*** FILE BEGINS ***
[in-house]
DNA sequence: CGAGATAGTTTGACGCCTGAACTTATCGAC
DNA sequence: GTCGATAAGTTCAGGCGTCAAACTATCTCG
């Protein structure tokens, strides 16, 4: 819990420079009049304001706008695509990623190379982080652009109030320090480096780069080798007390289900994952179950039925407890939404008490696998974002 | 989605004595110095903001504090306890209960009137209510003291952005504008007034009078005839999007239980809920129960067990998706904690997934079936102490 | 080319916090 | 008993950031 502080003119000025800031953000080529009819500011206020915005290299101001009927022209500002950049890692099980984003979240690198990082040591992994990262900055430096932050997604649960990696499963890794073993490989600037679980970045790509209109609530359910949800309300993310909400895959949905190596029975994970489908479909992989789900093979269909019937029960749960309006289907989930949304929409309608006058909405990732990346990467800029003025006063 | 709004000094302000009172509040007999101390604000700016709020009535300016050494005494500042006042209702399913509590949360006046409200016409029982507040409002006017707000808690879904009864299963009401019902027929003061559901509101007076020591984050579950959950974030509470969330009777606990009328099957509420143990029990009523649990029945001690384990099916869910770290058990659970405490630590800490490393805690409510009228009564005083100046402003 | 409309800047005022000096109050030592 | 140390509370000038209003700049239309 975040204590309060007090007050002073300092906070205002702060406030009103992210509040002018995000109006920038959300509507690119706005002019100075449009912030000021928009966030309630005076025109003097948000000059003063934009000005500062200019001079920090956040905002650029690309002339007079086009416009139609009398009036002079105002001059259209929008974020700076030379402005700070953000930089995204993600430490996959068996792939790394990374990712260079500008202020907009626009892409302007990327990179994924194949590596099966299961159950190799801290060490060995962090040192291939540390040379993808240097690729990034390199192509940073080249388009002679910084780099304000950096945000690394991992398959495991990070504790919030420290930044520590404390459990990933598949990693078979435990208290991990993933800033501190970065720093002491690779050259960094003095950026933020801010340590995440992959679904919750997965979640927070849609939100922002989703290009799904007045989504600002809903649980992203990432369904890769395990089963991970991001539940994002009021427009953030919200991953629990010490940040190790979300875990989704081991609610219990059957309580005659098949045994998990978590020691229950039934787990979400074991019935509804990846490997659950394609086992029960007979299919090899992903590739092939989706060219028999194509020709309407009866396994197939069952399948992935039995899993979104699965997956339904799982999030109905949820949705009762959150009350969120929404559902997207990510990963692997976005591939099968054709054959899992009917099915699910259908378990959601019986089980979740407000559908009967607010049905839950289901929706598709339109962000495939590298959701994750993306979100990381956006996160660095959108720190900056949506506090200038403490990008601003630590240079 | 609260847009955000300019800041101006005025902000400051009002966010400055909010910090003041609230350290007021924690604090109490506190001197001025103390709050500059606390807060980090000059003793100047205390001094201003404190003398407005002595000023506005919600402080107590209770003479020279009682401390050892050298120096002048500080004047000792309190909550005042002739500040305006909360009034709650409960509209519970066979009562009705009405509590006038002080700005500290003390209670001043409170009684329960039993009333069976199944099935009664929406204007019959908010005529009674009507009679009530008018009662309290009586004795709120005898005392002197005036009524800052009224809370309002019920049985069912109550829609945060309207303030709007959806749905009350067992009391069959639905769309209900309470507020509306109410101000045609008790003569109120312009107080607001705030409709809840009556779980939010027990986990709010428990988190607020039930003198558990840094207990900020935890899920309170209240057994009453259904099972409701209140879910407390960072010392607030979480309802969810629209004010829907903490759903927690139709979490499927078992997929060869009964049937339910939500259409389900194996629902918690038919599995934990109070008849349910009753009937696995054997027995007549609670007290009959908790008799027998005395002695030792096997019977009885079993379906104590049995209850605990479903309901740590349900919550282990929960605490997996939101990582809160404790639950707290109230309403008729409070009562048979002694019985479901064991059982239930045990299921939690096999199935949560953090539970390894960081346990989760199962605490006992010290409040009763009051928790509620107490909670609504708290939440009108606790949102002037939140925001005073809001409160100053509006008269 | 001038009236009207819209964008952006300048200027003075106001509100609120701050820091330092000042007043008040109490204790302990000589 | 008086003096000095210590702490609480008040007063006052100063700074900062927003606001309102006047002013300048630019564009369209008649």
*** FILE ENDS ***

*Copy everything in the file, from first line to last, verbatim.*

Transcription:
[in-house]
DNA sequence: CGAGATAGTTTGACGCCTGAACTTATCGAC
DNA sequence: GTCGATAAGTTCAGGCGTCAAACTATCTCG
């Protein structure tokens, strides 16, 4: 819990420079009049304001706008695509990623190379982080652009109030320090480096780069080798007390289900994952179950039925407890939404008490696998974002 | 989605004595110095903001504090306890209960009137209510003291952005504008007034009078005839999007239980809920129960067990998706904690997934079936102490 | 080319916090 | 008993950031 502080003119000025800031953000080529009819500011206020915005290299101001009927022209500002950049890692099980984003979240690198990082040591992994990262900055430096932050997604649960990696499963890794073993490989600037679980970045790509209109609530359910949800309300993310909400895959949905190596029975994970489908479909992989789900093979269909019937029960749960309006289907989930949304929409309608006058909405990732990346990467800029003025006063 | 709004000094302000009172509040007999101390604000700016709020009535300016050494005494500042006042209702399913509590949360006046409200016409029982507040409002006017707000808690879904009864299963009401019902027929003061559901509101007076020591984050579950959950974030509470969330009777606990009328099957509420143990029990009523649990029945001690384990099916869910770290058990659970405490630590800490490393805690409510009228009564005083100046402003 | 409309800047005022000096109050030592 | 140390509370000038209003700049239309 975040204590309060007090007050002073300092906070205002702060406030009103992210509040002018995000109006920038959300509507690119706005002019100075449009912030000021928009966030309630005076025109003097948000000059003063934009000005500062200019001079920090956040905002650029690309002339007079086009416009139609009398009036002079105002001059259209929008974020700076030379402005700070953000930089995204993600430490996959068996792939790394990374990712260079500008202020907009626009892409302007990327990179994924194949590596099966299961159950190799801290060490060995962090040192291939540390040379993808240097690729990034390199192509940073080249388009002679910084780099304000950096945000690394991992398959495991990070504790919030420290930044520590404390459990990933598949990693078979435990208290991990993933800033501190970065720093002491690779050259960094003095950026933020801010340590995440992959679904919750997965979640927070849609939100922002989703290009799904007045989504600002809903649980992203990432369904890769395990089963991970991001539940994002009021427009953030919200991953629990010490940040190790979300875990989704081991609610219990059957309580005659098949045994998990978590020691229950039934787990979400074991019935509804990846490997659950394609086992029960007979299919090899992903590739092939989706060219028999194509020709309407009866396994197939069952399948992935039995899993979104699965997956339904799982999030109905949820949705009762959150009350969120929404559902997207990510990963692997976005591939099968054709054959899992009917099915699910259908378990959601019986089980979740407000559908009967607010049905839950289901929706598709339109962000495939590298959701994750993306979100990381956006996160660095959108720190900056949506506090200038403490990008601003630590240079 | 609260847009955000300019800041101006005025902000400051009002966010400055909010910090003041609230350290007021924690604090109490506190001197001025103390709050500059606390807060980090000059003793100047205390001094201003404190003398407005002595000023506005919600402080107590209770003479020279009682401390050892050298120096002048500080004047000792309190909550005042002739500040305006909360009034709650409960509209519970066979009562009705009405509590006038002080700005500290003390209670001043409170009684329960039993009333069976199944099935009664929406204007019959908010005529009674009507009679009530008018009662309290009586004795709120005898005392002197005036009524800052009224809370309002019920049985069912109550829609945060309207303030709007959806749905009350067992009391069959639905769309209900309470507020509306109410101000045609008790003569109120312009107080607001705030409709809840009556779980939010027990986990709010428990988190607020039930003198558990840094207990900020935890899920309170209240057994009453259904099972409701209140879910407390960072010392607030979480309802969810629209004010829907903490759903927690139709979490499927078992997929060869009964049937339910939500259409389900194996629902918690038919599995934990109070008849349910009753009937696995054997027995007549609670007290009959908790008799027998005395002695030792096997019977009885079993379906104590049995209850605990479903309901740590349900919550282990929960605490997996939101990582809160404790639950707290109230309403008729409070009562048979002694019985479901064991059982239930045990299921939690096999199935949560953090539970390894960081346990989760199962605490006992010290409040009763009051928790509620107490909670609504708290939440009108606790949102002037939140925001005073809001409160100053509006008269 | 001038009236009207819209964008952006300048200027003075106001509100609120701050820091330092000042007043008040109490204790302990000589 | 008086003096000095210590702490609480008040007063006052100063700074900062927003606001309102006047002013300048630019564009369209008649």